Sunday, May 08, 2011
Happy Mother's Day!
Happy Mother’s Day everyone!
My mother was a traveler. In fact, it was she who put the traveling gene in me. I was seven years old, just celebrated my birthday a few months before, when she, my step-father, sister and aunt, packed up our battered up car and headed for California. I can’t imagine what my grandmother was going through. Not only were we all leaving her nest, but halfway across the world, too.
I don’t even remember the day I met my step-father but he was a mean man. He started off okay, wanted my sister and I to call him daddy, the whole nine yards, but boy was he mean. He’d take a belt to your bare butt in a heartbeat. I really don’t think I was that bad of a kid, but I do remember over time, my butt must have toughened up as they didn’t hurt as much as the first few go arounds.
I digress because I wanted you to get a little background of this Beverly Hills family (minus the riches) straight out of the back woods and heading for tinsel town and beyond. My mother always wanted to be a movie star. She was a dead ringer for Marilyn Monroe (someday I’ll have to scan a picture to show you). The same sultry looks, the hair, the whole nine yards. Betty Crocker and Leave it to Beaver’s mom she wasn’t, but I loved her love for travel and excitement.
She hated the Eastern Shore so when she fell in love with a young man from Rhode Island who had joined the Army and got orders to Fort Ord, California, she jumped on it. How long did it take her to throw her kids and belongings in the car? Wasn’t long.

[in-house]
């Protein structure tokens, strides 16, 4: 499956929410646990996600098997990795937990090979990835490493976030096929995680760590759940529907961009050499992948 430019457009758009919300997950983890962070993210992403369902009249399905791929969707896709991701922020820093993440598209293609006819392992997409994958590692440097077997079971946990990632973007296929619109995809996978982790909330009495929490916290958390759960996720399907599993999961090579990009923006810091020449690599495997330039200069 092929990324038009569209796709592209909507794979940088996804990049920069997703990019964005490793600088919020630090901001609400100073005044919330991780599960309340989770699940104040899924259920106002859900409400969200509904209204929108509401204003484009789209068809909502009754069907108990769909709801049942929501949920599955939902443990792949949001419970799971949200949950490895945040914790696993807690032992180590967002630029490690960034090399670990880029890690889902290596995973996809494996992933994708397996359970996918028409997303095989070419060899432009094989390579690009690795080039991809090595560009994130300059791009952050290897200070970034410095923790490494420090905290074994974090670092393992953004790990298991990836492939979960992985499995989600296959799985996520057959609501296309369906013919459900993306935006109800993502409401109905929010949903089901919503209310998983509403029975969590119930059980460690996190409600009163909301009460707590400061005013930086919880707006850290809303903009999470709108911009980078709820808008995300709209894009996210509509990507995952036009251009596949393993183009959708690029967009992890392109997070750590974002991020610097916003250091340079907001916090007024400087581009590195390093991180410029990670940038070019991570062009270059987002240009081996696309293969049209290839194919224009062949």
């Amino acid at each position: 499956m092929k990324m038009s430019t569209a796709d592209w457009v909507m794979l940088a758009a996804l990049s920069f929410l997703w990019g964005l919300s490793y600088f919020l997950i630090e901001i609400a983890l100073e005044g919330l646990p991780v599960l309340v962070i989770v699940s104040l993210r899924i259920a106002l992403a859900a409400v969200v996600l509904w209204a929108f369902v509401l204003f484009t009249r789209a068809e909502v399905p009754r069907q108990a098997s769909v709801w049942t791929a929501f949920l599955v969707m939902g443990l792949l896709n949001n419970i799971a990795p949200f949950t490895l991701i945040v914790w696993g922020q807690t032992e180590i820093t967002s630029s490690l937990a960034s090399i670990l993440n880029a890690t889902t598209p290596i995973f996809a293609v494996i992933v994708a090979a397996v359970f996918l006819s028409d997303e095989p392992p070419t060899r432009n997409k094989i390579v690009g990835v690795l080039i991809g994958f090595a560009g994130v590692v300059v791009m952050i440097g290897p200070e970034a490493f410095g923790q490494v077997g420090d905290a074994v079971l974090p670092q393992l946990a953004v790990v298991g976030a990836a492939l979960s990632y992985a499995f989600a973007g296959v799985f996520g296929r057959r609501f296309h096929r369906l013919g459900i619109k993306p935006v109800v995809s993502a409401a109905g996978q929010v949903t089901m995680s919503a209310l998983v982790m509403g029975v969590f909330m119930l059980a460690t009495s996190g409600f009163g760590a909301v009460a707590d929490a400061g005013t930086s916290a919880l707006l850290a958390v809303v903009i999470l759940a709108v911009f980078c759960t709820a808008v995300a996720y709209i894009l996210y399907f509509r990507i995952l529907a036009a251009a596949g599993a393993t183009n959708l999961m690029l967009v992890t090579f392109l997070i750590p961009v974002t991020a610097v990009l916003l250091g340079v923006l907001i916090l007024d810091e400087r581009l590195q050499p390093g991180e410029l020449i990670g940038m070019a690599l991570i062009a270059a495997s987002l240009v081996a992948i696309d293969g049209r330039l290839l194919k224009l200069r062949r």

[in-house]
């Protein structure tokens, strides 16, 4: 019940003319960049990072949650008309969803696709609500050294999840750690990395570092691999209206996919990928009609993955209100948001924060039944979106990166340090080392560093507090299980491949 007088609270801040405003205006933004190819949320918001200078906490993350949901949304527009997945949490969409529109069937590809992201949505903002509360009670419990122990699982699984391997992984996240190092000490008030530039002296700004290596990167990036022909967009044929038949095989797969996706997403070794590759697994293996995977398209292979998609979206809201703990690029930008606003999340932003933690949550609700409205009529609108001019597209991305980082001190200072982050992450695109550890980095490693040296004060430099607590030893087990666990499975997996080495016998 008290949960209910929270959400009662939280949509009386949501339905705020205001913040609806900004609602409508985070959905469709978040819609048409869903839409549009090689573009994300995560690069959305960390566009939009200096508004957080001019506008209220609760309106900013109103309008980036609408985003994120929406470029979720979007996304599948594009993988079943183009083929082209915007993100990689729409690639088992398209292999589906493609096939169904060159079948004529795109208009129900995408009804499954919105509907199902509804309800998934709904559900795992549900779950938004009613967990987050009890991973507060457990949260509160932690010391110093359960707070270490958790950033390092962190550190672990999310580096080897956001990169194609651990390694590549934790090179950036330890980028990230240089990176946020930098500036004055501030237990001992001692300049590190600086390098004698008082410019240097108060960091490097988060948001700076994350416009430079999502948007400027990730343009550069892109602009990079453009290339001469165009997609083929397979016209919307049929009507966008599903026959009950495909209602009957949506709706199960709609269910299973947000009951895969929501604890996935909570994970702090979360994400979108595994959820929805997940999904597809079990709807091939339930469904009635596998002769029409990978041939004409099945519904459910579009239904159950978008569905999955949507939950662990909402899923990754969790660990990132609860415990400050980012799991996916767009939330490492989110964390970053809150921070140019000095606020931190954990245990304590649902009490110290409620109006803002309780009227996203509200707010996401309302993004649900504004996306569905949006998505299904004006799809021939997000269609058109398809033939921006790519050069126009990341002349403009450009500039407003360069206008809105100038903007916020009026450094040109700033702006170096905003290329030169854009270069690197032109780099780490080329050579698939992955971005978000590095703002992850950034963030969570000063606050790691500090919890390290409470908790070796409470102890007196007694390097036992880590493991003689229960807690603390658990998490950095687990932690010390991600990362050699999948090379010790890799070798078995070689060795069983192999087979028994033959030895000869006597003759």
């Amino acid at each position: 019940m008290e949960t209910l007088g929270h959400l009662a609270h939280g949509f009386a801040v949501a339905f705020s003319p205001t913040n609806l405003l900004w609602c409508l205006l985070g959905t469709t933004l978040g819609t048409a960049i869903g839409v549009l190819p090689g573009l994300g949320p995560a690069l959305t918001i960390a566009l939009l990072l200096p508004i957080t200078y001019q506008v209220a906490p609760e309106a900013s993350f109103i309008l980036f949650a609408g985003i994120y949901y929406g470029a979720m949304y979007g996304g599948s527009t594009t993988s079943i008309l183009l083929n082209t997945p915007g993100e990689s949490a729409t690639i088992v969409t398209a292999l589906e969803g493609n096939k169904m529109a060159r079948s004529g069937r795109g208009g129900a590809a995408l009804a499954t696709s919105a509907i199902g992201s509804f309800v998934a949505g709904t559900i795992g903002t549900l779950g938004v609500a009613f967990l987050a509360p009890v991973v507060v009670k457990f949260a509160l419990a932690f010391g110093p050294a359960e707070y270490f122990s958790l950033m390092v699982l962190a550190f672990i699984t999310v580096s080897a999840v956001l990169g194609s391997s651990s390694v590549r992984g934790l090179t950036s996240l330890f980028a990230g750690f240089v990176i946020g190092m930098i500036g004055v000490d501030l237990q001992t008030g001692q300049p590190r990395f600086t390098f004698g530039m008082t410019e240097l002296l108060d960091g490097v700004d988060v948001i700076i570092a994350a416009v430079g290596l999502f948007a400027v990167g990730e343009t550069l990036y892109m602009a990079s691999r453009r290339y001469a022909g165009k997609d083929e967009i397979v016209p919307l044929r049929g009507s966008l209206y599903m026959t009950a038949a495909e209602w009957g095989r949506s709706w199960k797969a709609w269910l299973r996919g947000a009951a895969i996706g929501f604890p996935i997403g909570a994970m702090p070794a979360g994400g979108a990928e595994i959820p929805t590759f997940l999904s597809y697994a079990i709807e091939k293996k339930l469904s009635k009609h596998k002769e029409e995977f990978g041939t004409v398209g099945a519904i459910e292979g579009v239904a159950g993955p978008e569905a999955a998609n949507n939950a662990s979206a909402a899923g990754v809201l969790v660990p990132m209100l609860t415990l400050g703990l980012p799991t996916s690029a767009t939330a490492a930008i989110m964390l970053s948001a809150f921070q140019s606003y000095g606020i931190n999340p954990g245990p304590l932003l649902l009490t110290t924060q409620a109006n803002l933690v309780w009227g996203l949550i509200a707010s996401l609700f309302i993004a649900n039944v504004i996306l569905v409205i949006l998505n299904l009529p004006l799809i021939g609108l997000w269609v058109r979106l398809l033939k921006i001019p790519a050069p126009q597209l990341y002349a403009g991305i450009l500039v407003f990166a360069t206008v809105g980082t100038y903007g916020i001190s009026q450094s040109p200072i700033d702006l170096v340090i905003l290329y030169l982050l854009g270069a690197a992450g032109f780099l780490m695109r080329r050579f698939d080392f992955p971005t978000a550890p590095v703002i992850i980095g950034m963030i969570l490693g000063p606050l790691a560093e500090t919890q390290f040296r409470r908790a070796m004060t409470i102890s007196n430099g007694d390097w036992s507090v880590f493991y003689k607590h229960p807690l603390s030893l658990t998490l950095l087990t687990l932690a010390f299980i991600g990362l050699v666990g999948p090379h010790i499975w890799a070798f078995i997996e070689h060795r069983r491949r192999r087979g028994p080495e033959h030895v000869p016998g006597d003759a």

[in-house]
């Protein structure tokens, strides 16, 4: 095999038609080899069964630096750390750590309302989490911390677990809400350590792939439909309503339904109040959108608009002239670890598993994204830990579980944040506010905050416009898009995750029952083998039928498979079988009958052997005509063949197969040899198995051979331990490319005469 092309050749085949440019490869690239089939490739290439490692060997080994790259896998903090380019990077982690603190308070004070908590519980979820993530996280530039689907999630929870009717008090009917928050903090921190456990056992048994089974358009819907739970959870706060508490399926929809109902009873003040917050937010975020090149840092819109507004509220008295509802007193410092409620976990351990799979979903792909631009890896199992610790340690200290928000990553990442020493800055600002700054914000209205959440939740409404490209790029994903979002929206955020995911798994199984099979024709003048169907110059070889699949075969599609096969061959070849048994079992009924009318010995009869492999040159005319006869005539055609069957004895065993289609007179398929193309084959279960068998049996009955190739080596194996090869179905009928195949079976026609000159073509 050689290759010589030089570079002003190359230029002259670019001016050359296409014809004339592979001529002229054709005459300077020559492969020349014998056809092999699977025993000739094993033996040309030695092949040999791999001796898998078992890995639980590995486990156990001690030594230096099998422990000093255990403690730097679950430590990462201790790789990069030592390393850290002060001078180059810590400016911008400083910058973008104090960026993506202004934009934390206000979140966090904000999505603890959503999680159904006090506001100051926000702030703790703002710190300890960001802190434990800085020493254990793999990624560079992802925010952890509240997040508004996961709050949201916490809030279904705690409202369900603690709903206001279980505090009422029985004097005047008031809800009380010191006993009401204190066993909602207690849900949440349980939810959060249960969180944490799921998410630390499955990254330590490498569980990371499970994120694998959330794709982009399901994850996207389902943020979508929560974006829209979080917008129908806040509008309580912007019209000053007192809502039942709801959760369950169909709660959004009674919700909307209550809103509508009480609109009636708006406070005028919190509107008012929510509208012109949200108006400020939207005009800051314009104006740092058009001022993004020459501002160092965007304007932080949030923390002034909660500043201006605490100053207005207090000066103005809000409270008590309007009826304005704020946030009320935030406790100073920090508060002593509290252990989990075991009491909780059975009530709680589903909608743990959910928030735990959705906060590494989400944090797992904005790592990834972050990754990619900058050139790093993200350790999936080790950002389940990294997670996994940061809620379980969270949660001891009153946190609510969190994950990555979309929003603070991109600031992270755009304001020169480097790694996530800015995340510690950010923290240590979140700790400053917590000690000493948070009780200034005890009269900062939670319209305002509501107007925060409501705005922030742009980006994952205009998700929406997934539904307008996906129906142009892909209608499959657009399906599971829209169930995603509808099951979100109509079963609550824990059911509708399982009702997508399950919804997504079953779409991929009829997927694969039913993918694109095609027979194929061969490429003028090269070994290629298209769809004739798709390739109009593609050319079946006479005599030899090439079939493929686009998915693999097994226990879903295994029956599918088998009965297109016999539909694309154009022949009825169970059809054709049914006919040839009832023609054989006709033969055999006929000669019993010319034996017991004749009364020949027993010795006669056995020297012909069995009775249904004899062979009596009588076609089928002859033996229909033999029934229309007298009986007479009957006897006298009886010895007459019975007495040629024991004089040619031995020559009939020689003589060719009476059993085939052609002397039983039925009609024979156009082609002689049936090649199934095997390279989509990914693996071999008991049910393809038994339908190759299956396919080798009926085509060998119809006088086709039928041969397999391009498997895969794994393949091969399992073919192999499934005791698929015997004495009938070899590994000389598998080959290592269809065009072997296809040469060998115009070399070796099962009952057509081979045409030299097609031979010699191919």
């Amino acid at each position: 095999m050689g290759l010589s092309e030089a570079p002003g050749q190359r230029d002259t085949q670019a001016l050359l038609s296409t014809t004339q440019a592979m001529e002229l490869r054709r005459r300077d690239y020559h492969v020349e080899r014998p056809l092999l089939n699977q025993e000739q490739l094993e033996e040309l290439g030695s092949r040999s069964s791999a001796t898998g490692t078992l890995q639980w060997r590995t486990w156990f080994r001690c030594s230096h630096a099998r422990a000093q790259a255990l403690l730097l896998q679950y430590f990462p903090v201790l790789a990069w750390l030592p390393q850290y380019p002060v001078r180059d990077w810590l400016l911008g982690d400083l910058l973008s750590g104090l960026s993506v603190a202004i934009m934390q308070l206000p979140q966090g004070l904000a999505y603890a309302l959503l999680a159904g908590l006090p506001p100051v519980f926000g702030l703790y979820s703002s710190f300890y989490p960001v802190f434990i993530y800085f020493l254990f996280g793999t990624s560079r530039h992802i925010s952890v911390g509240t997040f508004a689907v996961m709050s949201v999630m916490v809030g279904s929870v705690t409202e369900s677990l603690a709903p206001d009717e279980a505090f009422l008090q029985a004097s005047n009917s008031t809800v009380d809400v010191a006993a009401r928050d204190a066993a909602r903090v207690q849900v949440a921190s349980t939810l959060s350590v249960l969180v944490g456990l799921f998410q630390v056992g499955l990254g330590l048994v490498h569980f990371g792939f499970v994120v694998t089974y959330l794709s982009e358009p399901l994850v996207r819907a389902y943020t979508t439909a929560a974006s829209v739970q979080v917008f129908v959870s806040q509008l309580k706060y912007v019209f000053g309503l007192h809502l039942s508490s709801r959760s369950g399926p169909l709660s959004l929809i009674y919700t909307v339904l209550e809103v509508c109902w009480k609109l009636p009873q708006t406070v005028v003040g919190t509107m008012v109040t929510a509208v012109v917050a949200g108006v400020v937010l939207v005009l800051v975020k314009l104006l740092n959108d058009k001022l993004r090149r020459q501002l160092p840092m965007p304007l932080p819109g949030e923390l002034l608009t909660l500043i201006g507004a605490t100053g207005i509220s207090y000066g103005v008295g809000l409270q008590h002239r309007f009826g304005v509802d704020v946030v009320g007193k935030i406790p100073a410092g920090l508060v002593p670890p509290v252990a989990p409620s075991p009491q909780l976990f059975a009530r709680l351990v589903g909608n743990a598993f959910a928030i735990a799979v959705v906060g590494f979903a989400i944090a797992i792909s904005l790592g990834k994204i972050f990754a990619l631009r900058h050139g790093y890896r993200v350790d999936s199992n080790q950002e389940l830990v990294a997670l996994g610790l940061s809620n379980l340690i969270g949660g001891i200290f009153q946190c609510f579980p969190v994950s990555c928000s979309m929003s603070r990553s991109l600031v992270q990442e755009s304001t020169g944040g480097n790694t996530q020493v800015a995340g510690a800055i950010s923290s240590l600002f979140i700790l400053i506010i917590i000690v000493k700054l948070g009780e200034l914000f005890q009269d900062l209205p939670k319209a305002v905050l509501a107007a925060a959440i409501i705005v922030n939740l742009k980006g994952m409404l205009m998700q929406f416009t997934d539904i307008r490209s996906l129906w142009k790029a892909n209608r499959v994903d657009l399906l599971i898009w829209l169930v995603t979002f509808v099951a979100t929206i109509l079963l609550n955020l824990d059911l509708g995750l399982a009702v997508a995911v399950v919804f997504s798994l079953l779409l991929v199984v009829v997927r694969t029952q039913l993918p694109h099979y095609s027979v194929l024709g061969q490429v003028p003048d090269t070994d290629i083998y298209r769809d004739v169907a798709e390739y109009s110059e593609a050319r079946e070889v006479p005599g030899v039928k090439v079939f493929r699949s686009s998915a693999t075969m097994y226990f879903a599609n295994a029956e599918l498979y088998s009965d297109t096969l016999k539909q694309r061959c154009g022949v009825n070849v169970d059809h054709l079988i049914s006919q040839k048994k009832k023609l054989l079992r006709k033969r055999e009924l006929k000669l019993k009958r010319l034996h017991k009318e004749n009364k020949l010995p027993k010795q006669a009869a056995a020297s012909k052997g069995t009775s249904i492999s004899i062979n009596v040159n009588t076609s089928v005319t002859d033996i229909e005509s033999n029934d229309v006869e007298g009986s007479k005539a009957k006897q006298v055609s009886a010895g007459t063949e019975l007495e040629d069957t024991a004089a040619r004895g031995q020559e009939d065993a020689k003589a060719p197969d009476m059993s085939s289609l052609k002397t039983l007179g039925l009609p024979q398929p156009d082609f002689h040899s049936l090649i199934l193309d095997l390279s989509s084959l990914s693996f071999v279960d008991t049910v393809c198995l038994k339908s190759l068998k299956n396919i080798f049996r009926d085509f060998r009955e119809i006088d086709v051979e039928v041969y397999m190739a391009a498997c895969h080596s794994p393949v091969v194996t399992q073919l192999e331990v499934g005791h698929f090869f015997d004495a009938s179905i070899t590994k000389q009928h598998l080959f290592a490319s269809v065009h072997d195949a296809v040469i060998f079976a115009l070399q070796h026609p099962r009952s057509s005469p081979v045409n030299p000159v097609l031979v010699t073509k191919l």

The trip to California was long but the memories even as a seven-year-old will remain with me forever. I’ve often thought about going back to Cali. Visit the old homestead (house is gone but street is still there), walk the path I walked going back and forth to school each day, visit the library (Buena Vista Library) which used to be the old school (Abraham Lincoln Elementary) (picture below).
But when I think of Cali, I think of my mother and how she had these dreams. My dreams are happening now, but she was always looking, searching and I really don’t think ever finding. She wanted to be a movie star as I mentioned earlier and when that didn’t happen, she tried it with me. I grew up with Shirley Temple curls but no dimples. Cute as a button but no inclination to memorize words and be in front of an audience. She was the star, I was the wardrobe person.
When my aunt decided Cali life wasn’t for children, she decided to slip out in the middle of the night and board my sister and I on a train and head back to Virginia leaving my mother behind. I didn’t find out until about 30 years later exactly what happened but it was something she had to do for us, so she told me.
I missed my mother terribly. I waited and waited for my precious mother to come get me. But she never came. Like I said, she hated the Eastern Shore.
I remember sitting on my grandmother’s front stoop as they called it back then (basically meant a bunch of cinder blocks piled on top of each other to create a landing). I would stare off into into the quiet street out front, hoping one day she’d be pulling into the driveway. I felt very alone back then even though I had my sister and my grandmother just loved us to pieces and was so happy we were back.
Eventually my mother did return. Alone. No husband anymore, just the clothes on her back and what little else she had were stuffed in an overnight bag. But she was back. I never knew the circumstances. I never knew why she let my aunt take us so far away from her. I never knew why she didn’t come back to get us. Until thirty years later when my aunt revealed to me our family’s secret. My step-father got angry and called social services and they were coming for us in the morning.
But today isn’t about me. It’s about my two beautiful grown kids who see a mother who has found her dreams. Finding your dreams does not mean riches. Finding your dreams does not mean it’s the end to finding happiness. Finding happiness is found within and it is through me my children find strength to beat whatever trials come their way.
To you, Mother, for helping me find my path in a weird kinda way.